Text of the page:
FORT GREENE — Letitia James received thousands of dollars in campaign contributions last year from two real estate entrepreneurs hoping to build a hotel on city land in Brooklyn — and just three days after pocketing their donations, she penned a glowing letter on their behalf to city officials deciding on the proposal, records show.
DNAinfo New York obtained a copy of the Jan. 14, 2013, letter in which James, then a city councilwoman running for public advocate, praised the proposal by David Belt, the head of Brooklyn-based development firm Macro Sea, and Craig Greenberg, the president of boutique resort chain 21c Museum Hotels.
Macro Sea and 21c were competing against other developers for the right to build on land in Fort Greene overseen by the city's Department of Housing Preservation and Development. Macro Sea and 21c proposed constructing and operating a boutique hotel with a 24-hour contemporary art museum on the site known as BAM North II.
In James' missive, written on her City Council letterhead, she addressed Belt but sent it to then-HPD commissioner Mathew Wambua, whose agency would ultimately choose the wining proposal. The letter was included in Macro Sea and 21c's proposal package, which they formally submitted to HPD on Feb. 1, 2013.
James also sent a copy of the letter to Robert Steel, the city's then-deputy mayor for economic development, and to then-Borough President Marty Markowitz.
"A 21c Museum Hotel, with its unique sense of design and community involvement, would be a great addition to New York City and the borough," wrote James, who as a councilwoman represented the area up for development.
James added that the hotel "would bring a new energy to the burgeoning creative character of the surrounding area, and will support neighborhood institutions." She also wrote that the hotel "would bring much needed jobs to the local workforce."
Just days before sending the letter, James received $3,000 from Belt on Jan. 10 and Jan. 11, according to campaign finance records. Greenberg also donated $1,000 to her campaign on Jan. 8, records show. Belt also gave $1,000 to James' campaign on June 23, 2012.
James spokeswoman Aja Davis said in a statement that the public advocate did not make choices based on campaign donations.
“The Public Advocate’s actions in government are never determined by individuals who choose to support her campaign," Davis said.
Under the city's Campaign Finance Act, individuals trying to do business with the city are normally placed on a list limiting their maximum campaign donations to a citywide elected position to $400. But a clause in the law empowers HPD to use its discretion in determining whether individuals should be placed on the list.
HPD told DNAinfo that the agency doesn't consider individuals responding to its request for proposals as doing business with the city and doesn't place them on the list. The agency added that while letters of support are included in proposal packages, they are not taken into consideration in the evaluation process.
Belt runs a series of development companies with projects locally, nationally and internationally. In spring 2013 his firm Macro Sea became an anchor tenant of a revamped manufacturing facility in Brooklyn Navy Yards that received $18.5 million in public funding.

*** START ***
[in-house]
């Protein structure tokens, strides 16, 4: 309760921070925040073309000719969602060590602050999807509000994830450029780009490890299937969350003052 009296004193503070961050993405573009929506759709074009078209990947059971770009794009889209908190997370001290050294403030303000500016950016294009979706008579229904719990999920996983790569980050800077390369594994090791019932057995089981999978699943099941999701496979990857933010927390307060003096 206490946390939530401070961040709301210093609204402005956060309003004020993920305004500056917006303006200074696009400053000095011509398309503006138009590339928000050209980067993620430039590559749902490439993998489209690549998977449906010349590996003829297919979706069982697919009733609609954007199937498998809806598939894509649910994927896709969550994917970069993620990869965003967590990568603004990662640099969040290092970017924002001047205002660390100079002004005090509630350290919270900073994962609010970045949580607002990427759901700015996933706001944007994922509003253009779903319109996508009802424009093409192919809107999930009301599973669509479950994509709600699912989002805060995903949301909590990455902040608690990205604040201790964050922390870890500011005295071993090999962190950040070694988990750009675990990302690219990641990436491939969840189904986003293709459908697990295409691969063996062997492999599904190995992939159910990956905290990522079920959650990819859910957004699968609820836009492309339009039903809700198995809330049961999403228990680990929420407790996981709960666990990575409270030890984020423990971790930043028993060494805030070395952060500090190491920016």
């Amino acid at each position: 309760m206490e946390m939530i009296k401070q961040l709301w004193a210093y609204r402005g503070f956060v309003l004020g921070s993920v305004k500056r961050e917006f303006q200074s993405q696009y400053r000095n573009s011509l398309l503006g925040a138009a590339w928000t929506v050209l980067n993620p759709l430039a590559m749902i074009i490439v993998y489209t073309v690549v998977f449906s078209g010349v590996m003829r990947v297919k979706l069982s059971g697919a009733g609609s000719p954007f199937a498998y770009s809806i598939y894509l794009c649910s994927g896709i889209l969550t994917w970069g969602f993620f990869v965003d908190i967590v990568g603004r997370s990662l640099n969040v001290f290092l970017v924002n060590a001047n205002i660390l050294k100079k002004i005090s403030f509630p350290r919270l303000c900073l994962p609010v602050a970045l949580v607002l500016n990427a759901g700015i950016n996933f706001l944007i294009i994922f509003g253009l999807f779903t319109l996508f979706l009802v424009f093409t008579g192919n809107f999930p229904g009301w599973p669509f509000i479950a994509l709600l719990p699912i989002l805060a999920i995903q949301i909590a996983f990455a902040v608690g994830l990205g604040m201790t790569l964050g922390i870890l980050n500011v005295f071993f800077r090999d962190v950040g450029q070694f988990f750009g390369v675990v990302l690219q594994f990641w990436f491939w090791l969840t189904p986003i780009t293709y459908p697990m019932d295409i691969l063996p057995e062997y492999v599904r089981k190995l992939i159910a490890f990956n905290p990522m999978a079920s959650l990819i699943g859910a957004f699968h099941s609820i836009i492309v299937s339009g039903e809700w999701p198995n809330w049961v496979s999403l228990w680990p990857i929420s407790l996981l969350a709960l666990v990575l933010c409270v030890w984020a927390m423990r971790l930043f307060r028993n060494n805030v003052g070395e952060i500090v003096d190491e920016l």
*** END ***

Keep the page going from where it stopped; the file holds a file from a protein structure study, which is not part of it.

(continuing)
Campaign finance records show he has given generously to citywide campaigns. In 2011 he donated $4,950 to then City Council Speaker Christine Quinn's mayoral campaign. In July 2013 he contributed $2,475 to her. He also raised more than $48,000 in contributions for her as an intermediary, records show.
After Bill de Blasio won the mayoral primary in September 2013, Belt donated $4,950 to his campaign and raised nearly $20,000 for him as an intermediary.
Belt and 21c did not respond to requests for comment.
HPD announced a request for proposals for the BAM North II site in November 2012. The agency described the project as an opportunity to develop a 12,439-square-foot former parking lot on a "prime parcel in the Downtown Brooklyn Cultural District."
James was apparently sold on Macro Sea and 21c's proposal, describing it in her letter as a chance to "bring a world-class hotel and contemporary art collection to the community and provide Brooklyn residents with access to incredible cultural amenities."
The 21c Hotel proposal ultimately lost out to real estate firm Jonathan Rose Companies' plan to build a mixed-use development, offering affordable housing and cultural space. Mayor Michael Bloomberg announced the winning proposal in October 2013.
James' support for the hotel was surprising because the need for more housing in the city had been a central theme of her campaign.
She had also been a vocal opponent of the $130 million BAM South development, another HPD development in her district, which she said didn't provide enough affordable housing.
Shortly before the City Council voted in June 2013 to approve BAM South, James pushed the developers, Two Trees Management, to increase the percentage of affordable housing in the project. She failed, but she managed to gain some affordable housing concessions from the city on other BAM North sites.
James' spokeswoman Davis said the public advocate has proven herself as an advocate for affordable housing.
"She has a longstanding record of taking on powerful developers based on her principled support for only fair and responsible development,” she said.